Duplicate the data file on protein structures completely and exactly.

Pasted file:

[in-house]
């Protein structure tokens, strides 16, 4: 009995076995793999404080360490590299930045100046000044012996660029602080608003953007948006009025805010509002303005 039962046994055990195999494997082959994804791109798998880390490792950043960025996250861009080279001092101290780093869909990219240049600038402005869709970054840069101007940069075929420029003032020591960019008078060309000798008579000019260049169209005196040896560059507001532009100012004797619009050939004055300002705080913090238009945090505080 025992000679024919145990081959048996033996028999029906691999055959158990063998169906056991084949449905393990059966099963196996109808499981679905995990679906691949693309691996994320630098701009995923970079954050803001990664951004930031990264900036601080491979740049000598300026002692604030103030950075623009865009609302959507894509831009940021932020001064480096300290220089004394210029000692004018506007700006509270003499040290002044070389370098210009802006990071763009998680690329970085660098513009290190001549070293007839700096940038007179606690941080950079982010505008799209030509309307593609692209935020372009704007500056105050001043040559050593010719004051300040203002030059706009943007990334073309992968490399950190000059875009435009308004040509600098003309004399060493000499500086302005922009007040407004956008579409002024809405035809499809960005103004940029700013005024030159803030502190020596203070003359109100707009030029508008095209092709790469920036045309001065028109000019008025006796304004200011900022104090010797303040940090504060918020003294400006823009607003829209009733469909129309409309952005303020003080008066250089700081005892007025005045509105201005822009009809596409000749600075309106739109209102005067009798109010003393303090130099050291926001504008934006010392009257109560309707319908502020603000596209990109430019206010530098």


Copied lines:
[in-house]
């Protein structure tokens, strides 16, 4: 009995076995793999404080360490590299930045100046000044012996660029602080608003953007948006009025805010509002303005 039962046994055990195999494997082959994804791109798998880390490792950043960025996250861009080279001092101290780093869909990219240049600038402005869709970054840069101007940069075929420029003032020591960019008078060309000798008579000019260049169209005196040896560059507001532009100012004797619009050939004055300002705080913090238009945090505080 025992000679024919145990081959048996033996028999029906691999055959158990063998169906056991084949449905393990059966099963196996109808499981679905995990679906691949693309691996994320630098701009995923970079954050803001990664951004930031990264900036601080491979740049000598300026002692604030103030950075623009865009609302959507894509831009940021932020001064480096300290220089004394210029000692004018506007700006509270003499040290002044070389370098210009802006990071763009998680690329970085660098513009290190001549070293007839700096940038007179606690941080950079982010505008799209030509309307593609692209935020372009704007500056105050001043040559050593010719004051300040203002030059706009943007990334073309992968490399950190000059875009435009308004040509600098003309004399060493000499500086302005922009007040407004956008579409002024809405035809499809960005103004940029700013005024030159803030502190020596203070003359109100707009030029508008095209092709790469920036045309001065028109000019008025006796304004200011900022104090010797303040940090504060918020003294400006823009607003829209009733469909129309409309952005303020003080008066250089700081005892007025005045509105201005822009009809596409000749600075309106739109209102005067009798109010003393303090130099050291926001504008934006010392009257109560309707319908502020603000596209990109430019206010530098």